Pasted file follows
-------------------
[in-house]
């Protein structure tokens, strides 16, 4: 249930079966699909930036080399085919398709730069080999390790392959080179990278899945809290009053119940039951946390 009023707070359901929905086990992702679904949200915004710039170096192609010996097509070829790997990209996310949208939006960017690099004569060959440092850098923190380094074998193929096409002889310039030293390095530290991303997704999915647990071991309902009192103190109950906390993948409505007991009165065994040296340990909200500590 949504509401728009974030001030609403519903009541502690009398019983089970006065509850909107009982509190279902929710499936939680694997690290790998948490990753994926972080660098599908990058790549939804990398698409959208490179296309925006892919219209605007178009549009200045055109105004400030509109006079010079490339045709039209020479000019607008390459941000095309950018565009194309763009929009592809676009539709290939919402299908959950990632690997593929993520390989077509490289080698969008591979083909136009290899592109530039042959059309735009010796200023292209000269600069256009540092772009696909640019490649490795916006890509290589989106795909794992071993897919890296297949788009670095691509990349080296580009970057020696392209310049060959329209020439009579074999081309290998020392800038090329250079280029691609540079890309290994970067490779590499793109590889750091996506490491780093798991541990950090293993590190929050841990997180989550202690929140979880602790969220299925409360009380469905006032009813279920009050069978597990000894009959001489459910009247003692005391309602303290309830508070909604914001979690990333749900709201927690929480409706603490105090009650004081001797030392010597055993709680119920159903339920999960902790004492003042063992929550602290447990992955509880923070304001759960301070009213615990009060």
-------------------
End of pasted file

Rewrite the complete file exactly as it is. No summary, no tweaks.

[in-house]
């Protein structure tokens, strides 16, 4: 249930079966699909930036080399085919398709730069080999390790392959080179990278899945809290009053119940039951946390 009023707070359901929905086990992702679904949200915004710039170096192609010996097509070829790997990209996310949208939006960017690099004569060959440092850098923190380094074998193929096409002889310039030293390095530290991303997704999915647990071991309902009192103190109950906390993948409505007991009165065994040296340990909200500590 949504509401728009974030001030609403519903009541502690009398019983089970006065509850909107009982509190279902929710499936939680694997690290790998948490990753994926972080660098599908990058790549939804990398698409959208490179296309925006892919219209605007178009549009200045055109105004400030509109006079010079490339045709039209020479000019607008390459941000095309950018565009194309763009929009592809676009539709290939919402299908959950990632690997593929993520390989077509490289080698969008591979083909136009290899592109530039042959059309735009010796200023292209000269600069256009540092772009696909640019490649490795916006890509290589989106795909794992071993897919890296297949788009670095691509990349080296580009970057020696392209310049060959329209020439009579074999081309290998020392800038090329250079280029691609540079890309290994970067490779590499793109590889750091996506490491780093798991541990950090293993590190929050841990997180989550202690929140979880602790969220299925409360009380469905006032009813279920009050069978597990000894009959001489459910009247003692005391309602303290309830508070909604914001979690990333749900709201927690929480409706603490105090009650004081001797030392010597055993709680119920159903339920999960902790004492003042063992929550602290447990992955509880923070304001759960301070009213615990009060």